The Boston Art Commission, established in 1890, exercises legal authority to approve and site new public art on property owned by the City of Boston. Woven through the urban landscape, site-specific artworks identify Boston as a place with long history and a great capacity for innovation. These artworks, both permanent and temporary, range from traditional and new media public art pieces to municipal design elements, such as wayfinding systems and artistic lighting. In addition, the Art Commission has care and custody of all paintings, murals, statues, bas-reliefs, sculptures, monuments, fountains, arches and other permanent structures intended for ornament or commemoration on City property. It is the conviction of the Boston Art Commission that, in order to engender and support a thriving artistic consciousness within the city, community involvement shall extend beyond everyday appreciation to meaningful engagement in the creation, evolving interpretation and ongoing care of artworks throughout Boston’s neighborhoods.
The Art Commission is appointed by the Mayor and consists of five Boston residents, each nominated by a Boston cultural institution. Art Commission meetings are held on the first Monday afternoon of each month.
Boston’s wide range of public art works mirror key cultural debates and the ever-progressing political and social conditions of the city and the nation. Today, artists and community members work with the Mayor’s Office and the Boston Art Commission to ensure that Boston’s public art conveys the diversity of the city’s past and current populations. The community aspect of initiating a piece of public art is critical in Boston and the city emphasizes community organizing and neighborhood projects supported by the Mayor's office through Neighborhood Coordinators. Therefore, the majority of public art pieces begin as a community effort in which the selection of a site, artist, and design are reliant on community support and participation. Additionally, the Art Commission strives to promote a varied selection of artistic styles and media. Art Commission archives, as well as the City Archives in West Roxbury, are open to the public by appointment.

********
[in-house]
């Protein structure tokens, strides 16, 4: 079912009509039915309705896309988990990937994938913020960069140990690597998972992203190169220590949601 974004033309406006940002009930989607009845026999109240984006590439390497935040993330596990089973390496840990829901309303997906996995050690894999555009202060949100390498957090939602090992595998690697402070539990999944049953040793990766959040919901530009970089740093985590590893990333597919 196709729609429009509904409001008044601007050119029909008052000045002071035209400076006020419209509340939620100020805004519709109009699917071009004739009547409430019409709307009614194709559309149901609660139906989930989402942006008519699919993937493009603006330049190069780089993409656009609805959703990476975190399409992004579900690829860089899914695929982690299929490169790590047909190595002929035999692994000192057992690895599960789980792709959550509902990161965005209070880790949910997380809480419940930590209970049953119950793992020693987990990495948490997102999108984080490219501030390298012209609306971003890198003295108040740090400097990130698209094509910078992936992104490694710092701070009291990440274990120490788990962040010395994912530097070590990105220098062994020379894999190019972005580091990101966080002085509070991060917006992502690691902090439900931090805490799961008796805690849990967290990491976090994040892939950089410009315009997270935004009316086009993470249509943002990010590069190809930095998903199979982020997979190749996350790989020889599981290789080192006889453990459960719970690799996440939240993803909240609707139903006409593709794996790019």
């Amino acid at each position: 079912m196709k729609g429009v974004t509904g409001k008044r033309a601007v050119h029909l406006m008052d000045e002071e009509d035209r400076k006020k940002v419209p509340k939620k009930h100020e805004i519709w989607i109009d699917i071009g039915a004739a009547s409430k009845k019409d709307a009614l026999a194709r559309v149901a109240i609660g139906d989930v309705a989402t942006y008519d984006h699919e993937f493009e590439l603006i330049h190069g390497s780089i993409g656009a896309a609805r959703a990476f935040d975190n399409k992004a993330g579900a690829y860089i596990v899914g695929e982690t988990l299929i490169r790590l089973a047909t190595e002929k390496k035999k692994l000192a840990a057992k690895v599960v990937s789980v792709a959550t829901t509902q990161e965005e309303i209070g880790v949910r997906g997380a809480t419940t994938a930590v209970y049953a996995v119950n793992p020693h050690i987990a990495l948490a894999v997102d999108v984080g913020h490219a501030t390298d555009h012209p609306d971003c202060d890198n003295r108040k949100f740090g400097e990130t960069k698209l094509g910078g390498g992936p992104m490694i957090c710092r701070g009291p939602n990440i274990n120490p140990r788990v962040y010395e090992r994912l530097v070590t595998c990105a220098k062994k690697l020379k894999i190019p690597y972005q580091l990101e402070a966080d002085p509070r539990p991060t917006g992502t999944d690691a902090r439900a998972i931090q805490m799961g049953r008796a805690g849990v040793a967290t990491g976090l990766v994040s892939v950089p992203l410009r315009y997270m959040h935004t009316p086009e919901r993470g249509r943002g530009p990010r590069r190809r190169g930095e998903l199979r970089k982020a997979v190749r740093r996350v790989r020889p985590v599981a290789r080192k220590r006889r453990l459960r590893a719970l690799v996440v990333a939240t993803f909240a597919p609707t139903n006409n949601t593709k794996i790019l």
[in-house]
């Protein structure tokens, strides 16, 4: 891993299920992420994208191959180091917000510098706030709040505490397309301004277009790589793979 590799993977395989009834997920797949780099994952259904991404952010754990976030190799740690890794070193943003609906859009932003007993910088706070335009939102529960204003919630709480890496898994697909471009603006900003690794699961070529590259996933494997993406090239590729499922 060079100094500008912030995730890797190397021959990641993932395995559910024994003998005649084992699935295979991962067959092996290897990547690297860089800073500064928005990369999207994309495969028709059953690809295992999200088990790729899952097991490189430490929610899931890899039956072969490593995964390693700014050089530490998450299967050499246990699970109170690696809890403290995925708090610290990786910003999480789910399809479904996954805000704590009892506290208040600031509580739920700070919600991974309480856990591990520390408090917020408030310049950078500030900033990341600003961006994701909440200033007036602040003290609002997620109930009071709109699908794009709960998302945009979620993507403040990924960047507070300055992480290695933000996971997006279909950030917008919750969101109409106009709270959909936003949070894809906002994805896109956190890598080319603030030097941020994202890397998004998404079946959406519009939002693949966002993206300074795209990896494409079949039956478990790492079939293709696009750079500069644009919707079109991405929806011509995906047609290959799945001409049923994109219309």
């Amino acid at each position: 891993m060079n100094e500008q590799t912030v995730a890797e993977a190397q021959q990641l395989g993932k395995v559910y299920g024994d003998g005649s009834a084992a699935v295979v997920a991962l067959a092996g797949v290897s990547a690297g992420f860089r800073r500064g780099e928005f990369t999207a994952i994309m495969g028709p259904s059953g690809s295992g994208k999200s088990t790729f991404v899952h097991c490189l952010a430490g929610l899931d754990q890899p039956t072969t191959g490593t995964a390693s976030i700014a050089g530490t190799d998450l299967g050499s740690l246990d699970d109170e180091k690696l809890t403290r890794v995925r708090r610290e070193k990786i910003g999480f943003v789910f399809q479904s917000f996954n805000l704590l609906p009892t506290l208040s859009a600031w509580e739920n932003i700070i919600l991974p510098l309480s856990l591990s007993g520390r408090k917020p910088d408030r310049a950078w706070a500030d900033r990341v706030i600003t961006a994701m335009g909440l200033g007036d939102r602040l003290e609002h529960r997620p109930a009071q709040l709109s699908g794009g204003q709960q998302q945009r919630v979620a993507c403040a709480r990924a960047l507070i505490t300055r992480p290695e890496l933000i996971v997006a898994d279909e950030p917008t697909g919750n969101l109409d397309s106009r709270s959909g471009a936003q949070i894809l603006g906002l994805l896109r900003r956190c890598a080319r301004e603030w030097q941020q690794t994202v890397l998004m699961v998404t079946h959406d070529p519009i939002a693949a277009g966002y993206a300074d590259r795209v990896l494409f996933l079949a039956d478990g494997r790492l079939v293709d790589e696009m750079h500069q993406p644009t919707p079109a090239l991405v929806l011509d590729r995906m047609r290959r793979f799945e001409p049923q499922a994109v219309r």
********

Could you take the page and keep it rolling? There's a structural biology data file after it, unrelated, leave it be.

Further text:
Boston’s collection of sculpture, memorials, mosaics, and murals allow visitors to treat the city as a sprawling art and history museum.
PaintBox aims to highlight local artists within their community and, in doing so, brighten up the streets and deter the vandalization of utility boxes. Through PaintBox, the Art Commission asks Boston artists to get out on the streets of their neighborhoods and help create an ongoing dialogue about art by painting utility boxes. The individual boxes may vary in theme and technique depending on the artist, but as the program is city-wide, PaintBox has become a dynamic art installation in itself. This program is privately funded through corporate donations and uses no tax dollars.